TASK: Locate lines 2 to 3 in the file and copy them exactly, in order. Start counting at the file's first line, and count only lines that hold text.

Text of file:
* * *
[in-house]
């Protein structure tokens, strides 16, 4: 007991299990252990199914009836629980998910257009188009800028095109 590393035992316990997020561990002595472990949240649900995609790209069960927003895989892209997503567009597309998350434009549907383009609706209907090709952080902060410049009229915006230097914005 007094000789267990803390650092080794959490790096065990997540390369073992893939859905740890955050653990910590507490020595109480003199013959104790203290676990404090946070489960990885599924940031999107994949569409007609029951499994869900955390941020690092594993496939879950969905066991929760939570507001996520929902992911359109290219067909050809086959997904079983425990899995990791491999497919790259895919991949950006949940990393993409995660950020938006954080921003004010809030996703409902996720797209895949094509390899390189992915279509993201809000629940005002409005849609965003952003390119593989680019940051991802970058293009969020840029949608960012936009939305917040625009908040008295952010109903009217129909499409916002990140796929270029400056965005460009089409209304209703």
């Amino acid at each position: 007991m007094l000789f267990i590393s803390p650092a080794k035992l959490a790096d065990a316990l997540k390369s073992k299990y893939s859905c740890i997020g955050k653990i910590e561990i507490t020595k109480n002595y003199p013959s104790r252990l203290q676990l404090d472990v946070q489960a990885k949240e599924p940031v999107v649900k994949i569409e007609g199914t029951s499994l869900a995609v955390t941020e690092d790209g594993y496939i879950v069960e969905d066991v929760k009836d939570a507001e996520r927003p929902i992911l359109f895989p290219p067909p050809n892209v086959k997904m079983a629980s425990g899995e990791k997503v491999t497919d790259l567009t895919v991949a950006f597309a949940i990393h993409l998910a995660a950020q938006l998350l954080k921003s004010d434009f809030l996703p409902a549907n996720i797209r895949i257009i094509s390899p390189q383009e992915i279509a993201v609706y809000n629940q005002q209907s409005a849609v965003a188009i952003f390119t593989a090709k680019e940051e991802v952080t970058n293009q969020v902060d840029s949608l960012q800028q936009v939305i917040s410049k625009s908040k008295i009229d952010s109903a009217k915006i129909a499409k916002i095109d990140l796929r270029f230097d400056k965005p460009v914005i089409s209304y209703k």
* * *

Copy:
């Protein structure tokens, strides 16, 4: 007991299990252990199914009836629980998910257009188009800028095109 590393035992316990997020561990002595472990949240649900995609790209069960927003895989892209997503567009597309998350434009549907383009609706209907090709952080902060410049009229915006230097914005 007094000789267990803390650092080794959490790096065990997540390369073992893939859905740890955050653990910590507490020595109480003199013959104790203290676990404090946070489960990885599924940031999107994949569409007609029951499994869900955390941020690092594993496939879950969905066991929760939570507001996520929902992911359109290219067909050809086959997904079983425990899995990791491999497919790259895919991949950006949940990393993409995660950020938006954080921003004010809030996703409902996720797209895949094509390899390189992915279509993201809000629940005002409005849609965003952003390119593989680019940051991802970058293009969020840029949608960012936009939305917040625009908040008295952010109903009217129909499409916002990140796929270029400056965005460009089409209304209703």
């Amino acid at each position: 007991m007094l000789f267990i590393s803390p650092a080794k035992l959490a790096d065990a316990l997540k390369s073992k299990y893939s859905c740890i997020g955050k653990i910590e561990i507490t020595k109480n002595y003199p013959s104790r252990l203290q676990l404090d472990v946070q489960a990885k949240e599924p940031v999107v649900k994949i569409e007609g199914t029951s499994l869900a995609v955390t941020e690092d790209g594993y496939i879950v069960e969905d066991v929760k009836d939570a507001e996520r927003p929902i992911l359109f895989p290219p067909p050809n892209v086959k997904m079983a629980s425990g899995e990791k997503v491999t497919d790259l567009t895919v991949a950006f597309a949940i990393h993409l998910a995660a950020q938006l998350l954080k921003s004010d434009f809030l996703p409902a549907n996720i797209r895949i257009i094509s390899p390189q383009e992915i279509a993201v609706y809000n629940q005002q209907s409005a849609v965003a188009i952003f390119t593989a090709k680019e940051e991802v952080t970058n293009q969020v902060d840029s949608l960012q800028q936009v939305i917040s410049k625009s908040k008295i009229d952010s109903a009217k915006i129909a499409k916002i095109d990140l796929r270029f230097d400056k965005p460009v914005i089409s209304y209703k």